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A newcomer to a software project must typically come uptospeed on a large, varied amount of information about the project before becoming productive. Assimilating this information in the opensource context is difficult because a newcomer cannot rely on the mentoring approach that is commonly used in traditional software developments. To help a newcomer to an opensource project become productive faster, we propose Hipikat, a tool that forms an implicit group memory from the information stored in a project’s archives, and that recommends artifacts from the archives that are relevant to a task that a newcomer is trying to perform. To investigate this approach, we have instantiated the Hipikat tool for the Eclipse opensource project. In this paper, we describe the Hipikat tool, we report on a qualitative study conducted with a Hipikat mockup on a mediumsized inhouse project, and we report on a case study in which Hipikat recommendations were evaluated for a task on Eclipse. 1.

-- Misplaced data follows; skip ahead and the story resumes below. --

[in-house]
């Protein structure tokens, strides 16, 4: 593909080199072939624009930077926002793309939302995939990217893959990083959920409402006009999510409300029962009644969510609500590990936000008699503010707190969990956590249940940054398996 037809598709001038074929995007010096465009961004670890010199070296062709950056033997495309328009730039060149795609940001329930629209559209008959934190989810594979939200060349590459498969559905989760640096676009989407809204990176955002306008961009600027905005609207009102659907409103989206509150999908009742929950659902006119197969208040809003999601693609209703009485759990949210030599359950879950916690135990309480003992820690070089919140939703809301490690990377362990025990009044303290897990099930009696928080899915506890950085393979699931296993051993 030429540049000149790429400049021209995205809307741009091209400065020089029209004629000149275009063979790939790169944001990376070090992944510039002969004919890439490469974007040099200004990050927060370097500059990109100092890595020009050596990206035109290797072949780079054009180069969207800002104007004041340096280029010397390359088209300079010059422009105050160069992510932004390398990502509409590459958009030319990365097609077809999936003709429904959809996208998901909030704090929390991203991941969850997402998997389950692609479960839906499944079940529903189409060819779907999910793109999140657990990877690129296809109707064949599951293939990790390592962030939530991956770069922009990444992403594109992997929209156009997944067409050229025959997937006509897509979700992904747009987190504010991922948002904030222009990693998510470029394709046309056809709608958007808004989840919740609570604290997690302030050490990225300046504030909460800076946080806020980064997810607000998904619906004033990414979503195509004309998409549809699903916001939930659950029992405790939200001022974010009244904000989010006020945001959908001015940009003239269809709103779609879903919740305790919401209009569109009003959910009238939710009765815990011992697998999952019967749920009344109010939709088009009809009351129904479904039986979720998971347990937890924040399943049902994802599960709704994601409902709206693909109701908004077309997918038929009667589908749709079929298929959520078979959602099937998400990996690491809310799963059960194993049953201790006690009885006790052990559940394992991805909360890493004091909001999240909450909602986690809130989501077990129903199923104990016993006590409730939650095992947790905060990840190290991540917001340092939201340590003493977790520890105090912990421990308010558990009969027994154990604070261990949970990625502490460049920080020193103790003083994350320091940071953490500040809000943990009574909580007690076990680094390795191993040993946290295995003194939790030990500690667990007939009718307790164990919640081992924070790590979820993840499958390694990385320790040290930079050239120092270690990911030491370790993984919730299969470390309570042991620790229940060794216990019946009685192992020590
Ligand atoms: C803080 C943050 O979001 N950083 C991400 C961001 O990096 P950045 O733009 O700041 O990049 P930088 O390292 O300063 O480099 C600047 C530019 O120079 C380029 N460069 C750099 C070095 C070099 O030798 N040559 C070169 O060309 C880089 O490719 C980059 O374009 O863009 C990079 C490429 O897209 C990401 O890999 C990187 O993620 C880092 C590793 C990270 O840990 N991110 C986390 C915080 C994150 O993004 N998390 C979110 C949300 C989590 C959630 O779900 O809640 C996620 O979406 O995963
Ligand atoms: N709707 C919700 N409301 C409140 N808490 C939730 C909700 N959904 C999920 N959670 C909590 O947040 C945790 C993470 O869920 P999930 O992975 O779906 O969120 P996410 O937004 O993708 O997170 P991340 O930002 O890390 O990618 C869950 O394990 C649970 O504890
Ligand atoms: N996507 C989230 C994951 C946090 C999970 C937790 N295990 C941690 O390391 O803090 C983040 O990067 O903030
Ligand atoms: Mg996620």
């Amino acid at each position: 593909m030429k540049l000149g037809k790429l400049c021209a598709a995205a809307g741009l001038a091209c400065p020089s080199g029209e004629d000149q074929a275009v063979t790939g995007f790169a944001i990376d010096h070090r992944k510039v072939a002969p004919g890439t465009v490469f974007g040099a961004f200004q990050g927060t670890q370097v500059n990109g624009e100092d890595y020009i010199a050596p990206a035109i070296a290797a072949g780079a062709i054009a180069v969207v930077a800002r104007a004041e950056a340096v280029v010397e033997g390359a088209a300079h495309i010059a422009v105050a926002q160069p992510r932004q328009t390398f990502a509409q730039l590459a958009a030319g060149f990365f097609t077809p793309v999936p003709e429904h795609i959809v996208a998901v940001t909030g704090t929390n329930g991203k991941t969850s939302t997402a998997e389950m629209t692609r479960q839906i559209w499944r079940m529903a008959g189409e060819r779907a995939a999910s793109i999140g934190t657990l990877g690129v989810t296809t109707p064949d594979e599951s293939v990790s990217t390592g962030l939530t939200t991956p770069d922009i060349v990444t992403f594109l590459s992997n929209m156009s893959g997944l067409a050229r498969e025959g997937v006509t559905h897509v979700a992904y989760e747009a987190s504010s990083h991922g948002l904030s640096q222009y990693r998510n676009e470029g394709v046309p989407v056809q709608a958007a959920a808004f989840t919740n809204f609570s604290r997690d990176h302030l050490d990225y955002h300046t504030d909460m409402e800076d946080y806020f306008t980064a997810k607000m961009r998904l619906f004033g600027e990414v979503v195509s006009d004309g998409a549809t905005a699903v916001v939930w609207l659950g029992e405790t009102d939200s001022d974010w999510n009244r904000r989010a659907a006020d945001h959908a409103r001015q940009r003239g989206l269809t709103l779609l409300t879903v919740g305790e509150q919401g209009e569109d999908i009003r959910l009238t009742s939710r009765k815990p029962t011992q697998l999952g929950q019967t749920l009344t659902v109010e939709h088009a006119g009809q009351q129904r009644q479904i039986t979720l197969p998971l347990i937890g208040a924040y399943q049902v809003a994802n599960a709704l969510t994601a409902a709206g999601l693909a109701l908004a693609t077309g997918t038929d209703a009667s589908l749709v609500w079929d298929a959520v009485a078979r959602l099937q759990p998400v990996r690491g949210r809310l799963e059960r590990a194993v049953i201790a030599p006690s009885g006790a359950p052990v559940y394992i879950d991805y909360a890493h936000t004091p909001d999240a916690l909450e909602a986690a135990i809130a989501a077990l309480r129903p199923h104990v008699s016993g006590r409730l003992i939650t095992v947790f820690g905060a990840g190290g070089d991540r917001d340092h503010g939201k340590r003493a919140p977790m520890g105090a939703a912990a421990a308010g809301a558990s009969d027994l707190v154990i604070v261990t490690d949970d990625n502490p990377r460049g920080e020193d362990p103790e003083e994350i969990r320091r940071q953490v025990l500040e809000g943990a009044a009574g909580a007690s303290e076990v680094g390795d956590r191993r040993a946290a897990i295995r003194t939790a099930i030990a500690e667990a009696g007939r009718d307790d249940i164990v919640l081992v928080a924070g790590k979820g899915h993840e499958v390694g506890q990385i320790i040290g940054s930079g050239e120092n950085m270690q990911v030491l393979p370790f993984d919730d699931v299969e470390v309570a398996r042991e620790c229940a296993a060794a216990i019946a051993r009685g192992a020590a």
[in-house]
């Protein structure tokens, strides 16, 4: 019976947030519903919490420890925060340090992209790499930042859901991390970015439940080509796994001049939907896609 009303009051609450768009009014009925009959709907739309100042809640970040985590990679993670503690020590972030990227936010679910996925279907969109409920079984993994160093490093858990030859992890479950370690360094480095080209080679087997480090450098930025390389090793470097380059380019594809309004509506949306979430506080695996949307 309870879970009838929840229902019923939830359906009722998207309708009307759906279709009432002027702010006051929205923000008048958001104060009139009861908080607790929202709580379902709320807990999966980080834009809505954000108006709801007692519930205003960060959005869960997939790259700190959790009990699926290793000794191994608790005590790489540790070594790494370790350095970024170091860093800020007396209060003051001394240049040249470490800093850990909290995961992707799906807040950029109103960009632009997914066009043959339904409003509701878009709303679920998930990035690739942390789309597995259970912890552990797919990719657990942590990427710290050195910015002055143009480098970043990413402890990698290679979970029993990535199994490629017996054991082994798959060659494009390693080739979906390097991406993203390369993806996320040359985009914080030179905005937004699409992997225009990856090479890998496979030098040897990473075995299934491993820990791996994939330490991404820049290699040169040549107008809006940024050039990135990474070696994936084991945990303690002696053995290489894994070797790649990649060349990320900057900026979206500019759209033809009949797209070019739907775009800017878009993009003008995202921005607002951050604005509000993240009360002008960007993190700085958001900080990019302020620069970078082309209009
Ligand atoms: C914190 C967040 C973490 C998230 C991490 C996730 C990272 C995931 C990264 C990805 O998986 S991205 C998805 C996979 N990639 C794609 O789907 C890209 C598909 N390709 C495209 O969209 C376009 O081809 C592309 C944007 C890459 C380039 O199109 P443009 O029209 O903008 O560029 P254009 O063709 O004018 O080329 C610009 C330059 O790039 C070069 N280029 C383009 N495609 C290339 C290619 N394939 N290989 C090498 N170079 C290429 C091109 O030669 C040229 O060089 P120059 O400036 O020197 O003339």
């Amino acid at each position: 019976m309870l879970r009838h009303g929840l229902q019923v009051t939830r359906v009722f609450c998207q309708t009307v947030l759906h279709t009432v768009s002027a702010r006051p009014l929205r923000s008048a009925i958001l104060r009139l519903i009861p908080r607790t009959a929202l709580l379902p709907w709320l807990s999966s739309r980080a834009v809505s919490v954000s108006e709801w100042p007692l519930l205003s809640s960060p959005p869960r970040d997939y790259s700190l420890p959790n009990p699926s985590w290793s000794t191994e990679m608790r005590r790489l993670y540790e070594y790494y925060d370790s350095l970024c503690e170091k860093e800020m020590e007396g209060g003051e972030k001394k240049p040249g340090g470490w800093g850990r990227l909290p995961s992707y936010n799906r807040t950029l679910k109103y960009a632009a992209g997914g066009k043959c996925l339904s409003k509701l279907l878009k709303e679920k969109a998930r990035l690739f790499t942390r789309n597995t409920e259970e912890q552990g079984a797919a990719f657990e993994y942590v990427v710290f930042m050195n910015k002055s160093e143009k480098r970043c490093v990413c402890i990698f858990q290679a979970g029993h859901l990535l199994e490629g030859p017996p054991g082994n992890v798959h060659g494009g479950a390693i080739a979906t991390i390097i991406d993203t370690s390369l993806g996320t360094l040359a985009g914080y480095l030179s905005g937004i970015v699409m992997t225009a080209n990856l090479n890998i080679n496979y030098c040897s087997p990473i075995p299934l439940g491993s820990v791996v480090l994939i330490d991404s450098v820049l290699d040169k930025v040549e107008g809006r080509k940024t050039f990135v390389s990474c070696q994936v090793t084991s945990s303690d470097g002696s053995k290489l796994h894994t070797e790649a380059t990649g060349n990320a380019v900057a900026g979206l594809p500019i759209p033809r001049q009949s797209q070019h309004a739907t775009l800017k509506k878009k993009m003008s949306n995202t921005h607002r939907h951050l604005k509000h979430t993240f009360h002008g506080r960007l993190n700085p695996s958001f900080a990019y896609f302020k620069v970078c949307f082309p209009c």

Matrices, vector spaces, and information retrieval
 SIAM Review
, 1999
"... Abstract. The evolution of digital libraries and the Internet has dramatically transformed the processing, storage, and retrieval of information. Efforts to digitize text, images, video, and audio now consume a substantial portion of both academic and industrial activity. Even when there is no short ..."
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Cited by 143 (3 self)